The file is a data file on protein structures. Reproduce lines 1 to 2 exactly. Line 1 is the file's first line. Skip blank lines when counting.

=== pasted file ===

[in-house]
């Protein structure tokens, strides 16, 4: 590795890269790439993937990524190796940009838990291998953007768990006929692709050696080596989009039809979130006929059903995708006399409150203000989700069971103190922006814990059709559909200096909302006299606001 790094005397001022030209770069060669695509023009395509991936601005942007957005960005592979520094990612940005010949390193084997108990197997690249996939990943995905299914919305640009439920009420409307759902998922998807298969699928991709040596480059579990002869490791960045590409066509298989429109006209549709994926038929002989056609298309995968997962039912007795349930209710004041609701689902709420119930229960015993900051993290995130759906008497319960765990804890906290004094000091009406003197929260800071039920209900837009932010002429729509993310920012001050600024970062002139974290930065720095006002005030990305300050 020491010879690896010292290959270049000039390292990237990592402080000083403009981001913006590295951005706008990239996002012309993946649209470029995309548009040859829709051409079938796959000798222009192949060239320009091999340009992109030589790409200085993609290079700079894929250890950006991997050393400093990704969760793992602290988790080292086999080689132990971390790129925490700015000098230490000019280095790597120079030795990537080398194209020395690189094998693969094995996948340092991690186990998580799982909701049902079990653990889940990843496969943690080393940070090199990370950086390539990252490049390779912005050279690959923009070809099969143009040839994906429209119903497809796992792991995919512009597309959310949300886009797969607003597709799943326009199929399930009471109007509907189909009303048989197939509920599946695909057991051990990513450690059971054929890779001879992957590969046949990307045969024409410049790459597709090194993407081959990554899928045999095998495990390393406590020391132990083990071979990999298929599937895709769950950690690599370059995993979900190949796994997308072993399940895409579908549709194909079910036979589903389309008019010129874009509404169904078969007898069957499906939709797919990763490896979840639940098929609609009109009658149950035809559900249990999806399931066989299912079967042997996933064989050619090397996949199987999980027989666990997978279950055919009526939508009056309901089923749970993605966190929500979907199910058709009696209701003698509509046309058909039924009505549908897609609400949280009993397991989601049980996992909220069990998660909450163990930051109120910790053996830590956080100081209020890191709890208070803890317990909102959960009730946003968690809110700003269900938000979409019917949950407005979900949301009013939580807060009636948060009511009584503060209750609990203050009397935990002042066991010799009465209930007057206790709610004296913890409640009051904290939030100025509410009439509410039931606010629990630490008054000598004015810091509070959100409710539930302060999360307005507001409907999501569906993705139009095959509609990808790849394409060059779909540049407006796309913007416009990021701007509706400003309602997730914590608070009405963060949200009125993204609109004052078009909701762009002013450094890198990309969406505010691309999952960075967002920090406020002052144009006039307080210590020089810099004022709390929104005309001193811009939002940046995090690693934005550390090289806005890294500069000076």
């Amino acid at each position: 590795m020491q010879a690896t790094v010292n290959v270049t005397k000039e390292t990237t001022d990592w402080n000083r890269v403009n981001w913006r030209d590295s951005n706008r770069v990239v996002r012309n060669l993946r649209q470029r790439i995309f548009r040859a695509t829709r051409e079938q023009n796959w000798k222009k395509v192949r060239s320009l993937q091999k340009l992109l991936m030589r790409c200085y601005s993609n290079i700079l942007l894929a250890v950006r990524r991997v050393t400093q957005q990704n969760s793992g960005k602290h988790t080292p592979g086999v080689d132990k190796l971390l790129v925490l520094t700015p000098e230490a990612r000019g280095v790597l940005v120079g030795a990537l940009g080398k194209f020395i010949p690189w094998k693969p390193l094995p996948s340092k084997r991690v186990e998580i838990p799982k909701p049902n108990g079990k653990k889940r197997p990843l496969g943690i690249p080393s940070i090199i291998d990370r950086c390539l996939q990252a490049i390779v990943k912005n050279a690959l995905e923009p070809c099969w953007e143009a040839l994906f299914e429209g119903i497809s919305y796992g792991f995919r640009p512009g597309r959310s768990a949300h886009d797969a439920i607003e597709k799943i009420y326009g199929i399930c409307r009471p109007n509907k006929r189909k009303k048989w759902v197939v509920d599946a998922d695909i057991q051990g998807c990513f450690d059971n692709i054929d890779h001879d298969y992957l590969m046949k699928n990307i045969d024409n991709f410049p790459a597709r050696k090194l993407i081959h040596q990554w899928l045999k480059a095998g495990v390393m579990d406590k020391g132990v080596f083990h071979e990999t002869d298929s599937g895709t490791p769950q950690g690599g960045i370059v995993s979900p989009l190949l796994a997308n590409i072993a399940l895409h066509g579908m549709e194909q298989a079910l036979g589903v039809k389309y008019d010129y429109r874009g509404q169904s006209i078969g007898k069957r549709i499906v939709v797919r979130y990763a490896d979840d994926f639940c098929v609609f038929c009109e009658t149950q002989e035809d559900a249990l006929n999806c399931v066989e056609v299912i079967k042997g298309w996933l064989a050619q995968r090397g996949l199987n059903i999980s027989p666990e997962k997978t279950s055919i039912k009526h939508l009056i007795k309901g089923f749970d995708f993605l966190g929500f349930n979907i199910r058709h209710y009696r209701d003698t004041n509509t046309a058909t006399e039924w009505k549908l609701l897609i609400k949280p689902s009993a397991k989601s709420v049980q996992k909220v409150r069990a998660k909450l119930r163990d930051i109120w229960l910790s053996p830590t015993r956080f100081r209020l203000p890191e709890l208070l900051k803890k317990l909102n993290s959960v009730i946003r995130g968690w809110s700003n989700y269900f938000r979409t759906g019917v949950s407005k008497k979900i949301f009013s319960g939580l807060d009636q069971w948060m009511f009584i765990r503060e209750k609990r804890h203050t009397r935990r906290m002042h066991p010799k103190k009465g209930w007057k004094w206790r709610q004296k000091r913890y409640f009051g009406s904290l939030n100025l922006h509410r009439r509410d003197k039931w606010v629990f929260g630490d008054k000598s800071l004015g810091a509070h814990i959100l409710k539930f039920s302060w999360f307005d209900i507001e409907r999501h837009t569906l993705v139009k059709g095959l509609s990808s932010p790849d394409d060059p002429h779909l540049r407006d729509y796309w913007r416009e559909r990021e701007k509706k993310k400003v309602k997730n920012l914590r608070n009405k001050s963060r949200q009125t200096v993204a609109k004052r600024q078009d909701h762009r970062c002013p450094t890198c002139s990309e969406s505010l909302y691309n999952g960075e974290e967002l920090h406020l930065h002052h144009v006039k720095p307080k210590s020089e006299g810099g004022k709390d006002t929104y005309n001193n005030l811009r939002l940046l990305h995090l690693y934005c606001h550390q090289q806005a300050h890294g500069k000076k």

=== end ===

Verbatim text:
[in-house]
């Protein structure tokens, strides 16, 4: 590795890269790439993937990524190796940009838990291998953007768990006929692709050696080596989009039809979130006929059903995708006399409150203000989700069971103190922006814990059709559909200096909302006299606001 790094005397001022030209770069060669695509023009395509991936601005942007957005960005592979520094990612940005010949390193084997108990197997690249996939990943995905299914919305640009439920009420409307759902998922998807298969699928991709040596480059579990002869490791960045590409066509298989429109006209549709994926038929002989056609298309995968997962039912007795349930209710004041609701689902709420119930229960015993900051993290995130759906008497319960765990804890906290004094000091009406003197929260800071039920209900837009932010002429729509993310920012001050600024970062002139974290930065720095006002005030990305300050 020491010879690896010292290959270049000039390292990237990592402080000083403009981001913006590295951005706008990239996002012309993946649209470029995309548009040859829709051409079938796959000798222009192949060239320009091999340009992109030589790409200085993609290079700079894929250890950006991997050393400093990704969760793992602290988790080292086999080689132990971390790129925490700015000098230490000019280095790597120079030795990537080398194209020395690189094998693969094995996948340092991690186990998580799982909701049902079990653990889940990843496969943690080393940070090199990370950086390539990252490049390779912005050279690959923009070809099969143009040839994906429209119903497809796992792991995919512009597309959310949300886009797969607003597709799943326009199929399930009471109007509907189909009303048989197939509920599946695909057991051990990513450690059971054929890779001879992957590969046949990307045969024409410049790459597709090194993407081959990554899928045999095998495990390393406590020391132990083990071979990999298929599937895709769950950690690599370059995993979900190949796994997308072993399940895409579908549709194909079910036979589903389309008019010129874009509404169904078969007898069957499906939709797919990763490896979840639940098929609609009109009658149950035809559900249990999806399931066989299912079967042997996933064989050619090397996949199987999980027989666990997978279950055919009526939508009056309901089923749970993605966190929500979907199910058709009696209701003698509509046309058909039924009505549908897609609400949280009993397991989601049980996992909220069990998660909450163990930051109120910790053996830590956080100081209020890191709890208070803890317990909102959960009730946003968690809110700003269900938000979409019917949950407005979900949301009013939580807060009636948060009511009584503060209750609990203050009397935990002042066991010799009465209930007057206790709610004296913890409640009051904290939030100025509410009439509410039931606010629990630490008054000598004015810091509070959100409710539930302060999360307005507001409907999501569906993705139009095959509609990808790849394409060059779909540049407006796309913007416009990021701007509706400003309602997730914590608070009405963060949200009125993204609109004052078009909701762009002013450094890198990309969406505010691309999952960075967002920090406020002052144009006039307080210590020089810099004022709390929104005309001193811009939002940046995090690693934005550390090289806005890294500069000076």